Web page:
Hello Steve,
    The original system works fine, but this system allows it to be disassembles and more importantly, the wedges allow you to tighten the joint when there is an movement. Paul would advise wedges even if you do glue the legs in place, but either works.

  37. Tom Davies on 28 November 2017 at 12:42 pm

    Does this design have fixings to stop shearing movement of the legs?

    • Philip Adams on 29 November 2017 at 3:57 pm

      Hello Tom,
      It has housings in the apron for the legs, which are then wedged tight. There is a bolt through each leg and the apron and a screw at the top of the apron into the top of each leg. The drawings linked to on the info page show some of this.
      Hope that helps.

      • Tom Davies on 15 December 2017 at 11:34 am

        But I don’t see any fixings to stop shearing/twisting of the bench (not sure what the right term is)? ie imagine one person stood at one corner of the bench, pushing along its length, with another person at the opposite corner, also pushing along the length of the table, in the opposite direction. Wouldn’t the bench get twisted into a rhombus shape, with no fixings to prevent this? Or are the housing dadoes in the aprons enough to resist this?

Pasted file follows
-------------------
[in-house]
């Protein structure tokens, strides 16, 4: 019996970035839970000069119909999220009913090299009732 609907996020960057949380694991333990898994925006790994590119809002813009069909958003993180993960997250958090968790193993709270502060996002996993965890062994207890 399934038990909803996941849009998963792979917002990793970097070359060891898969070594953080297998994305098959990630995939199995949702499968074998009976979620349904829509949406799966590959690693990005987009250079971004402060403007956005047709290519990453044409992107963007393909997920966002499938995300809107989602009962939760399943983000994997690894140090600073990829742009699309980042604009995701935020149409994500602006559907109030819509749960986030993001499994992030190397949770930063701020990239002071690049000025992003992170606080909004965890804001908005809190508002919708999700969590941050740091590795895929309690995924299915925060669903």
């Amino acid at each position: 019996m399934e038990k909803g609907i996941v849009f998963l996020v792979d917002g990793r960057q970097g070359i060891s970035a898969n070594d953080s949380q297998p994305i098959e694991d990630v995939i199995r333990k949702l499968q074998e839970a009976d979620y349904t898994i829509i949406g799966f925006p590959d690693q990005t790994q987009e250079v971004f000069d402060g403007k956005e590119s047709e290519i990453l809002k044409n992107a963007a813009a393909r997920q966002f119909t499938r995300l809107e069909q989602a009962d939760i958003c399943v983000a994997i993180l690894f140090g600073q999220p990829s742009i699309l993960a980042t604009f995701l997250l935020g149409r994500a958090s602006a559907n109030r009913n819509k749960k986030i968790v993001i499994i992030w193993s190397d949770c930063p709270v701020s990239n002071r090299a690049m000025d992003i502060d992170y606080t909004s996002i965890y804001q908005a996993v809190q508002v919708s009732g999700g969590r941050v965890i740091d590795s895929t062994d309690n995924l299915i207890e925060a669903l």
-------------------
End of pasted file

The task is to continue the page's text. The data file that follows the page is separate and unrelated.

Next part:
• Philip Adams on 15 December 2017 at 1:45 pm

          That is the exact purpose of the housings and wide aprons, to prevent twist.

  38. Chris Hobbs on 12 December 2017 at 7:13 pm

    Is there any reason I couldn’t use 2x12s for the aprons rather than gluing up narrower boards? They might end up slightly narrower than the finished size called out in the plans. Doesn’t look like that would impact the bench much.

    Thanks for the videos, looking forward to getting some honey-do’s finished up than tackling this build.

    • Philip Adams on 13 December 2017 at 3:03 pm

      Hello Chris,
      No reason not to use 2″x12″ for the apron. If your apron ends up narrower, you do have to watch out that there is enough apron to bolt to the legs below the rails.

  39. Robert Foster on 18 December 2018 at 7:26 am